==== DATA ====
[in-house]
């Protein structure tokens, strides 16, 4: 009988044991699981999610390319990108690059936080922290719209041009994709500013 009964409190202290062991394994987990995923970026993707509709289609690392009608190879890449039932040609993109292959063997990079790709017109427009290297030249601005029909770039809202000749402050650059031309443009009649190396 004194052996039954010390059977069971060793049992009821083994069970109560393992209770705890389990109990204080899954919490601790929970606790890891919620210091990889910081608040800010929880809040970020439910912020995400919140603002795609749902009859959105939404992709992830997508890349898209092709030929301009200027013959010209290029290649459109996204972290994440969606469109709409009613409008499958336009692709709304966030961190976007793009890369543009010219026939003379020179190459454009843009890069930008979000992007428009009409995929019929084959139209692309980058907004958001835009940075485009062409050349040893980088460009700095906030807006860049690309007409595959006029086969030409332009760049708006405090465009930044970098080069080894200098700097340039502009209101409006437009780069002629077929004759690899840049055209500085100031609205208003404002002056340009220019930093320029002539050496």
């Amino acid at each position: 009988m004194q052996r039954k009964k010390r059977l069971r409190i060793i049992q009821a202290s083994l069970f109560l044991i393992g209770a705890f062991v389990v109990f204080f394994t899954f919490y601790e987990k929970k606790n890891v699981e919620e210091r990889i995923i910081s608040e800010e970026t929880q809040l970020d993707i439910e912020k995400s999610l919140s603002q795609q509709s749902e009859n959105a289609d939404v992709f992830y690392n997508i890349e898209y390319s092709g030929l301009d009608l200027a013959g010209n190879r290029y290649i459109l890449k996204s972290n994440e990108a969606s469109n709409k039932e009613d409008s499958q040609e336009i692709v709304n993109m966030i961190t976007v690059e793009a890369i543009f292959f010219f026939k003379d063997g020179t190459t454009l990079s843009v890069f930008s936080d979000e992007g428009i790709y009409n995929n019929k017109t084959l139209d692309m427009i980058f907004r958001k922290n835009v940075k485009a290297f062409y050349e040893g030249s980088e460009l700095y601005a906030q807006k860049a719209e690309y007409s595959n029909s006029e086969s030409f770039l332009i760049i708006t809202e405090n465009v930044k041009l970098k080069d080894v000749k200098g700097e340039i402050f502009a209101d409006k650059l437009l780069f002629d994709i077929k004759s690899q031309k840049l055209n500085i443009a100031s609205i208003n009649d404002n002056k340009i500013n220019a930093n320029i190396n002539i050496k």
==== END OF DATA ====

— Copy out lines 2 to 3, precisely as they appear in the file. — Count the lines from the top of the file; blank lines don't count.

């Protein structure tokens, strides 16, 4: 009988044991699981999610390319990108690059936080922290719209041009994709500013 009964409190202290062991394994987990995923970026993707509709289609690392009608190879890449039932040609993109292959063997990079790709017109427009290297030249601005029909770039809202000749402050650059031309443009009649190396 004194052996039954010390059977069971060793049992009821083994069970109560393992209770705890389990109990204080899954919490601790929970606790890891919620210091990889910081608040800010929880809040970020439910912020995400919140603002795609749902009859959105939404992709992830997508890349898209092709030929301009200027013959010209290029290649459109996204972290994440969606469109709409009613409008499958336009692709709304966030961190976007793009890369543009010219026939003379020179190459454009843009890069930008979000992007428009009409995929019929084959139209692309980058907004958001835009940075485009062409050349040893980088460009700095906030807006860049690309007409595959006029086969030409332009760049708006405090465009930044970098080069080894200098700097340039502009209101409006437009780069002629077929004759690899840049055209500085100031609205208003404002002056340009220019930093320029002539050496």
């Amino acid at each position: 009988m004194q052996r039954k009964k010390r059977l069971r409190i060793i049992q009821a202290s083994l069970f109560l044991i393992g209770a705890f062991v389990v109990f204080f394994t899954f919490y601790e987990k929970k606790n890891v699981e919620e210091r990889i995923i910081s608040e800010e970026t929880q809040l970020d993707i439910e912020k995400s999610l919140s603002q795609q509709s749902e009859n959105a289609d939404v992709f992830y690392n997508i890349e898209y390319s092709g030929l301009d009608l200027a013959g010209n190879r290029y290649i459109l890449k996204s972290n994440e990108a969606s469109n709409k039932e009613d409008s499958q040609e336009i692709v709304n993109m966030i961190t976007v690059e793009a890369i543009f292959f010219f026939k003379d063997g020179t190459t454009l990079s843009v890069f930008s936080d979000e992007g428009i790709y009409n995929n019929k017109t084959l139209d692309m427009i980058f907004r958001k922290n835009v940075k485009a290297f062409y050349e040893g030249s980088e460009l700095y601005a906030q807006k860049a719209e690309y007409s595959n029909s006029e086969s030409f770039l332009i760049i708006t809202e405090n465009v930044k041009l970098k080069d080894v000749k200098g700097e340039i402050f502009a209101d409006k650059l437009l780069f002629d994709i077929k004759s690899q031309k840049l055209n500085i443009a100031s609205i208003n009649d404002n002056k340009i500013n220019a930093n320029i190396n002539i050496k």